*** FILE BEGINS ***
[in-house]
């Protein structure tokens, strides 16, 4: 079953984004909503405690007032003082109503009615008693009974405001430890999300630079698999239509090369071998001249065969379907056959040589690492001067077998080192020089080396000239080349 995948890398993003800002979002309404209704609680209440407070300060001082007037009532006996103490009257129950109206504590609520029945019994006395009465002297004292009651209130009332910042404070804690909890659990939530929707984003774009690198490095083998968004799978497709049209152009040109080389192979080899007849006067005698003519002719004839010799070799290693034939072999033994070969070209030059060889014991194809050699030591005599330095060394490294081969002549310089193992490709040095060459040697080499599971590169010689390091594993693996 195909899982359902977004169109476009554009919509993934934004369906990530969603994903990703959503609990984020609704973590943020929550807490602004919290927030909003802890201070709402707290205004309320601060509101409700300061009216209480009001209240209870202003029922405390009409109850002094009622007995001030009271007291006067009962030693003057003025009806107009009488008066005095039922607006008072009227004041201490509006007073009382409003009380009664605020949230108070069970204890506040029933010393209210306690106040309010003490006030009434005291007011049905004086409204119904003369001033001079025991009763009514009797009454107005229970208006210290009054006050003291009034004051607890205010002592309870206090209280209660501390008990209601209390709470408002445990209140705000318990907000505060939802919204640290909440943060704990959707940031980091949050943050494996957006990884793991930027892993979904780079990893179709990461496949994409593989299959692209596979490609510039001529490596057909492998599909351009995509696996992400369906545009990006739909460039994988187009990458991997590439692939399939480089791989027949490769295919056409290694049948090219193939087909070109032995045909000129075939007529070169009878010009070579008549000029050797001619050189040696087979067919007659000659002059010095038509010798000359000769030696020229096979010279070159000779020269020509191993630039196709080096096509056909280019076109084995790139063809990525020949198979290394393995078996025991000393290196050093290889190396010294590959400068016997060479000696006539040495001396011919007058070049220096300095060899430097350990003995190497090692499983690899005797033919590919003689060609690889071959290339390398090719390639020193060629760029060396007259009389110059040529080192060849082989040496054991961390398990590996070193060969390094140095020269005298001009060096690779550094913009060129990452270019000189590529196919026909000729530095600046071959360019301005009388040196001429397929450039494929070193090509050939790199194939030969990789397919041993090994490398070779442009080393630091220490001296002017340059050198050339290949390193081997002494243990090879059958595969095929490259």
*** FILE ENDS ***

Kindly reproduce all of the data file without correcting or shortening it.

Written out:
[in-house]
């Protein structure tokens, strides 16, 4: 079953984004909503405690007032003082109503009615008693009974405001430890999300630079698999239509090369071998001249065969379907056959040589690492001067077998080192020089080396000239080349 995948890398993003800002979002309404209704609680209440407070300060001082007037009532006996103490009257129950109206504590609520029945019994006395009465002297004292009651209130009332910042404070804690909890659990939530929707984003774009690198490095083998968004799978497709049209152009040109080389192979080899007849006067005698003519002719004839010799070799290693034939072999033994070969070209030059060889014991194809050699030591005599330095060394490294081969002549310089193992490709040095060459040697080499599971590169010689390091594993693996 195909899982359902977004169109476009554009919509993934934004369906990530969603994903990703959503609990984020609704973590943020929550807490602004919290927030909003802890201070709402707290205004309320601060509101409700300061009216209480009001209240209870202003029922405390009409109850002094009622007995001030009271007291006067009962030693003057003025009806107009009488008066005095039922607006008072009227004041201490509006007073009382409003009380009664605020949230108070069970204890506040029933010393209210306690106040309010003490006030009434005291007011049905004086409204119904003369001033001079025991009763009514009797009454107005229970208006210290009054006050003291009034004051607890205010002592309870206090209280209660501390008990209601209390709470408002445990209140705000318990907000505060939802919204640290909440943060704990959707940031980091949050943050494996957006990884793991930027892993979904780079990893179709990461496949994409593989299959692209596979490609510039001529490596057909492998599909351009995509696996992400369906545009990006739909460039994988187009990458991997590439692939399939480089791989027949490769295919056409290694049948090219193939087909070109032995045909000129075939007529070169009878010009070579008549000029050797001619050189040696087979067919007659000659002059010095038509010798000359000769030696020229096979010279070159000779020269020509191993630039196709080096096509056909280019076109084995790139063809990525020949198979290394393995078996025991000393290196050093290889190396010294590959400068016997060479000696006539040495001396011919007058070049220096300095060899430097350990003995190497090692499983690899005797033919590919003689060609690889071959290339390398090719390639020193060629760029060396007259009389110059040529080192060849082989040496054991961390398990590996070193060969390094140095020269005298001009060096690779550094913009060129990452270019000189590529196919026909000729530095600046071959360019301005009388040196001429397929450039494929070193090509050939790199194939030969990789397919041993090994490398070779442009080393630091220490001296002017340059050198050339290949390193081997002494243990090879059958595969095929490259």